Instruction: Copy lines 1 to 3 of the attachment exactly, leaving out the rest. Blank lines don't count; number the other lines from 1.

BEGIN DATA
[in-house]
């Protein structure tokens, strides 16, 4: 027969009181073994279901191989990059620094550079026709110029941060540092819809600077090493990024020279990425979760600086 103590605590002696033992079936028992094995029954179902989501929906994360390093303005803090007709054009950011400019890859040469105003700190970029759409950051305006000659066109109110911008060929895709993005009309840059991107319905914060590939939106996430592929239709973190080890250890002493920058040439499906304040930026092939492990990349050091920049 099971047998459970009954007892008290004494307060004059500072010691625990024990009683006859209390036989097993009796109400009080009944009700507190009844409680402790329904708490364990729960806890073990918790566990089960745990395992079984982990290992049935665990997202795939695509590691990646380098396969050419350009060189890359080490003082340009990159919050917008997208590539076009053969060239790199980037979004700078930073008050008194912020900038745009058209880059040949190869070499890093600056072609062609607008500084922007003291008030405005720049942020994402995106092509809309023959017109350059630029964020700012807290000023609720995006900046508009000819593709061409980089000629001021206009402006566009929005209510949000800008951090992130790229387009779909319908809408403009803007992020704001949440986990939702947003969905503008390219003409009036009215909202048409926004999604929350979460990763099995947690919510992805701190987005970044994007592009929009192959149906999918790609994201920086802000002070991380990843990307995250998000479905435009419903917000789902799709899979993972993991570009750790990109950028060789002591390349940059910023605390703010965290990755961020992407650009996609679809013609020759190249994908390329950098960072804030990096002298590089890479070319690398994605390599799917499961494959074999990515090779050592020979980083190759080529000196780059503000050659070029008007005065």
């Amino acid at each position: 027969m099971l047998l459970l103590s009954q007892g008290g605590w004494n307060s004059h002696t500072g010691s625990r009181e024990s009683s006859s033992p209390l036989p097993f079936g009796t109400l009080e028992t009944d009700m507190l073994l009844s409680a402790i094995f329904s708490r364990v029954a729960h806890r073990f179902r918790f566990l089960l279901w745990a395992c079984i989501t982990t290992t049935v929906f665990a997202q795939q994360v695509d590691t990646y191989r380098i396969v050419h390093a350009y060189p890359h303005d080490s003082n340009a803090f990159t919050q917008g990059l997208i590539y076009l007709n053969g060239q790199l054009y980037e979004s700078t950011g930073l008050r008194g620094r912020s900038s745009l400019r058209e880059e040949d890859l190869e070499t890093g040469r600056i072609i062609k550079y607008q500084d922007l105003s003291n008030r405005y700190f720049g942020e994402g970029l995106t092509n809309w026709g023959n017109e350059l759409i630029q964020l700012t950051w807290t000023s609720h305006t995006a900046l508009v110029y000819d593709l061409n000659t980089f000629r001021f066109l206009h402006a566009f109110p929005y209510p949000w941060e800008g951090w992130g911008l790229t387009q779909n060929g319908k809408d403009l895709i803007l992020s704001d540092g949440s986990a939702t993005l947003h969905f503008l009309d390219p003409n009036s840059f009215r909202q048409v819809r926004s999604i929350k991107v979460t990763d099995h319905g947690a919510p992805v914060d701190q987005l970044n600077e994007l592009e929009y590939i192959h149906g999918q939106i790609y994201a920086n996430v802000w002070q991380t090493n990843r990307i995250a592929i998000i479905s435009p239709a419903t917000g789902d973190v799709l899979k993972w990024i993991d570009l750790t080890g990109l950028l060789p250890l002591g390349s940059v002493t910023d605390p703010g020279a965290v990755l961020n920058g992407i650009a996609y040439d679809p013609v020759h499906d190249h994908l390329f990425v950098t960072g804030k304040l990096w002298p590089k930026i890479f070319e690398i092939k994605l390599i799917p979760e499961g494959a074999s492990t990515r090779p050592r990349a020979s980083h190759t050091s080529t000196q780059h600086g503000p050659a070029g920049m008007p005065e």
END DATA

[in-house]
């Protein structure tokens, strides 16, 4: 027969009181073994279901191989990059620094550079026709110029941060540092819809600077090493990024020279990425979760600086 103590605590002696033992079936028992094995029954179902989501929906994360390093303005803090007709054009950011400019890859040469105003700190970029759409950051305006000659066109109110911008060929895709993005009309840059991107319905914060590939939106996430592929239709973190080890250890002493920058040439499906304040930026092939492990990349050091920049 099971047998459970009954007892008290004494307060004059500072010691625990024990009683006859209390036989097993009796109400009080009944009700507190009844409680402790329904708490364990729960806890073990918790566990089960745990395992079984982990290992049935665990997202795939695509590691990646380098396969050419350009060189890359080490003082340009990159919050917008997208590539076009053969060239790199980037979004700078930073008050008194912020900038745009058209880059040949190869070499890093600056072609062609607008500084922007003291008030405005720049942020994402995106092509809309023959017109350059630029964020700012807290000023609720995006900046508009000819593709061409980089000629001021206009402006566009929005209510949000800008951090992130790229387009779909319908809408403009803007992020704001949440986990939702947003969905503008390219003409009036009215909202048409926004999604929350979460990763099995947690919510992805701190987005970044994007592009929009192959149906999918790609994201920086802000002070991380990843990307995250998000479905435009419903917000789902799709899979993972993991570009750790990109950028060789002591390349940059910023605390703010965290990755961020992407650009996609679809013609020759190249994908390329950098960072804030990096002298590089890479070319690398994605390599799917499961494959074999990515090779050592020979980083190759080529000196780059503000050659070029008007005065």
């Amino acid at each position: 027969m099971l047998l459970l103590s009954q007892g008290g605590w004494n307060s004059h002696t500072g010691s625990r009181e024990s009683s006859s033992p209390l036989p097993f079936g009796t109400l009080e028992t009944d009700m507190l073994l009844s409680a402790i094995f329904s708490r364990v029954a729960h806890r073990f179902r918790f566990l089960l279901w745990a395992c079984i989501t982990t290992t049935v929906f665990a997202q795939q994360v695509d590691t990646y191989r380098i396969v050419h390093a350009y060189p890359h303005d080490s003082n340009a803090f990159t919050q917008g990059l997208i590539y076009l007709n053969g060239q790199l054009y980037e979004s700078t950011g930073l008050r008194g620094r912020s900038s745009l400019r058209e880059e040949d890859l190869e070499t890093g040469r600056i072609i062609k550079y607008q500084d922007l105003s003291n008030r405005y700190f720049g942020e994402g970029l995106t092509n809309w026709g023959n017109e350059l759409i630029q964020l700012t950051w807290t000023s609720h305006t995006a900046l508009v110029y000819d593709l061409n000659t980089f000629r001021f066109l206009h402006a566009f109110p929005y209510p949000w941060e800008g951090w992130g911008l790229t387009q779909n060929g319908k809408d403009l895709i803007l992020s704001d540092g949440s986990a939702t993005l947003h969905f503008l009309d390219p003409n009036s840059f009215r909202q048409v819809r926004s999604i929350k991107v979460t990763d099995h319905g947690a919510p992805v914060d701190q987005l970044n600077e994007l592009e929009y590939i192959h149906g999918q939106i790609y994201a920086n996430v802000w002070q991380t090493n990843r990307i995250a592929i998000i479905s435009p239709a419903t917000g789902d973190v799709l899979k993972w990024i993991d570009l750790t080890g990109l950028l060789p250890l002591g390349s940059v002493t910023d605390p703010g020279a965290v990755l961020n920058g992407i650009a996609y040439d679809p013609v020759h499906d190249h994908l390329f990425v950098t960072g804030k304040l990096w002298p590089k930026i890479f070319e690398i092939k994605l390599i799917p979760e499961g494959a074999s492990t990515r090779p050592r990349a020979s980083h190759t050091s080529t000196q780059h600086g503000p050659a070029g920049m008007p005065e």